To be honest, I did not launch the campaign, onData (of which I am an associate) did. onData is an Italian association that promotes the publication, sharing and use of public data. The campaign you are referring to is #datiBeneComune, which is the Italian for: data, public goods. In short, it asked (and still asks) the Italian Government to release the data around the COVID-19 pandemic, and publish them according to open and FAIR standards. If you are curious, you can read about the campaign on the datiBeneComune site (in Italian, ask Google Translate to help you out ;-) ).
It was not the first time for me to be involved in something like this, but it was definitely the first time I participated in a campaign that turned out to be this successful: more than 50k people have signed, and a couple of hundreds of organizations have supported it. Did it achieve what we were all hoping for? No, not really. There is still a lot of work to be done, and we are still far away from what should be a real Open Government, but, and this is a big but, the campaign has definitely shifted the conversation towards the need for open public data. Citizens, journalists, policymakers, politicians, researchers, you name it, people are talking about open data, people are starting to realize the enormous possibilities behind this, and the campaign has been absolutely crucial in this advocacy work.
5. What would your ideal work-life look like? Where would you live, where would you work, and how many hours would you work per week?
I am an Italian living in Belgium, and I am absolutely in love with Gent, the city I have lived in for the past 10 years. I would never change that :) My working hours right now are pretty flexible, and usually, I do two days per week at home and three days in the office (this was before COVID, of course). Being now stuck at home for many months (I am not counting anymore), I cannot wait to be back in the office. It gives me the energy to be around people (sometimes, at least). I would definitely love to work a bit less (who wouldn’t, right?): four days a week would be ideal, for me, and I also think would increase my productivity (though I don’t really like to talk about performance in these terms). I also do a lot of Open Science advocacy, and this usually comes on top of the regular workweek. It can be a bit too much sometimes, but I have learned something super important for me: sometimes it’s more than OK to say NO, and take a break.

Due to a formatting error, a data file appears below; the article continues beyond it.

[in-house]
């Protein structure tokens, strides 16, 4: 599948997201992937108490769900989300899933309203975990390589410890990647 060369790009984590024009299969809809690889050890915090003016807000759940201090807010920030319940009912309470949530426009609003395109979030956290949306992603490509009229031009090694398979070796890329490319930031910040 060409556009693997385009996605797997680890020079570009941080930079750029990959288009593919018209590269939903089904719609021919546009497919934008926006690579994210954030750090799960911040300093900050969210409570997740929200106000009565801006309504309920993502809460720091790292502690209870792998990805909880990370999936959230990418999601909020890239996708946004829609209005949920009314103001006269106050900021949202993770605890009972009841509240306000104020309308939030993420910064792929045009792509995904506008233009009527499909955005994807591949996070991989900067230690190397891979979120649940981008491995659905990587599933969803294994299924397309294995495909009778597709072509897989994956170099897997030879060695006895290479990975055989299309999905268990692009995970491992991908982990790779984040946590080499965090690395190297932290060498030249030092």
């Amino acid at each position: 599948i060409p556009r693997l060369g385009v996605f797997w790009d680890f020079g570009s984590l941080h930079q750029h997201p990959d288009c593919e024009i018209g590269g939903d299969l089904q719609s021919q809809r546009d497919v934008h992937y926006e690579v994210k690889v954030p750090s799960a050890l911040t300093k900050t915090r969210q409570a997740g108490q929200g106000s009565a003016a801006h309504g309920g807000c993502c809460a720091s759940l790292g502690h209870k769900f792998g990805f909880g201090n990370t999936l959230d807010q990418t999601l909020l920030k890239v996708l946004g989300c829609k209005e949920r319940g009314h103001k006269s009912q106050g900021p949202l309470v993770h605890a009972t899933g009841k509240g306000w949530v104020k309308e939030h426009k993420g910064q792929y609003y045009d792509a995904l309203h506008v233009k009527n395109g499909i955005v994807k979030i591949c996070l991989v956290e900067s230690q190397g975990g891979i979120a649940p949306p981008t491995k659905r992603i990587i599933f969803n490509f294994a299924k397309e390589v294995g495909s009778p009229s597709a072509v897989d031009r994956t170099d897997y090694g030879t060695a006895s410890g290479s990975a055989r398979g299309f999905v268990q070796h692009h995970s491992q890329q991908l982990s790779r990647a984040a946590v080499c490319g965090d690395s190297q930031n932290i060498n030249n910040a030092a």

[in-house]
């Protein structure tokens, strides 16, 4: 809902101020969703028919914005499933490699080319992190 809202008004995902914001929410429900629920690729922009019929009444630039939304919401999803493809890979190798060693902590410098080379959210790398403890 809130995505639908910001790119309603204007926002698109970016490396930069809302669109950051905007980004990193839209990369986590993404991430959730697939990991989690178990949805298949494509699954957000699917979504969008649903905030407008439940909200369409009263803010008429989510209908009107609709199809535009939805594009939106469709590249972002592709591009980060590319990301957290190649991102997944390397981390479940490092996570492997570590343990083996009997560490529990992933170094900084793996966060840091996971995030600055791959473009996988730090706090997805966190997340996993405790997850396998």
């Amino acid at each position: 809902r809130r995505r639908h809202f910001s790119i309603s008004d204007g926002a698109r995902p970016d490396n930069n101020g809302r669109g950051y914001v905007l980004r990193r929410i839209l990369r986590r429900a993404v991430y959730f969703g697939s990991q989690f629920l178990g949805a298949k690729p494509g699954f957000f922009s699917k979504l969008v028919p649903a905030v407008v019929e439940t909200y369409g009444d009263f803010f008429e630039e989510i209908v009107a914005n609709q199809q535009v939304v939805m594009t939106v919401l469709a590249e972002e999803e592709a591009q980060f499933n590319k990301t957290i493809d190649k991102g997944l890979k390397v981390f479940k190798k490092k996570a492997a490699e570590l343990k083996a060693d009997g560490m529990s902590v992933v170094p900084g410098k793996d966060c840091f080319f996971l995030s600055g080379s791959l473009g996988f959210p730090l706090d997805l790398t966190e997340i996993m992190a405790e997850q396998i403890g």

6. What are your professional plans for the next few years?
I won’t hide the fact that this question triggered a bit of anxiety :) Would it be OK if I said I have absolutely no clue? I realize only now that I haven’t mentioned yet that I am a full-time data scientist, and it’s a job that I truly love, so I think I will definitely still be a data scientist in the coming years. Perhaps, I would love to have a little team to lead, work with people and for people, watch them grow, inspire them, take steps together. I hope I will be good at it.
The from-the-bottom-of-my-heart answer would be: to build a real, safe and inclusive alternative to the traditional academic world. A place students and researchers can turn to when looking for independence, yet companionship
7. And what would you like to achieve while part of IGDORE’s Global Board?
The from-the-bottom-of-my-heart answer would be: to build a real, safe and inclusive alternative to the traditional academic world. A place students and researchers can turn to when looking for independence, yet companionship (is this a word? you know what I mean, I hope). For the shorter term, I would like to put together a catalogue of educational resources and courses that would enable people to do research, even if they did not want to go to university and pursue a PhD, for example. But enough spoilers for now ;-)
8. Any last thoughts?
I am very grateful to IGDORE and to the people that shape it up, and I look forward to many more years of collaboration, and growth together.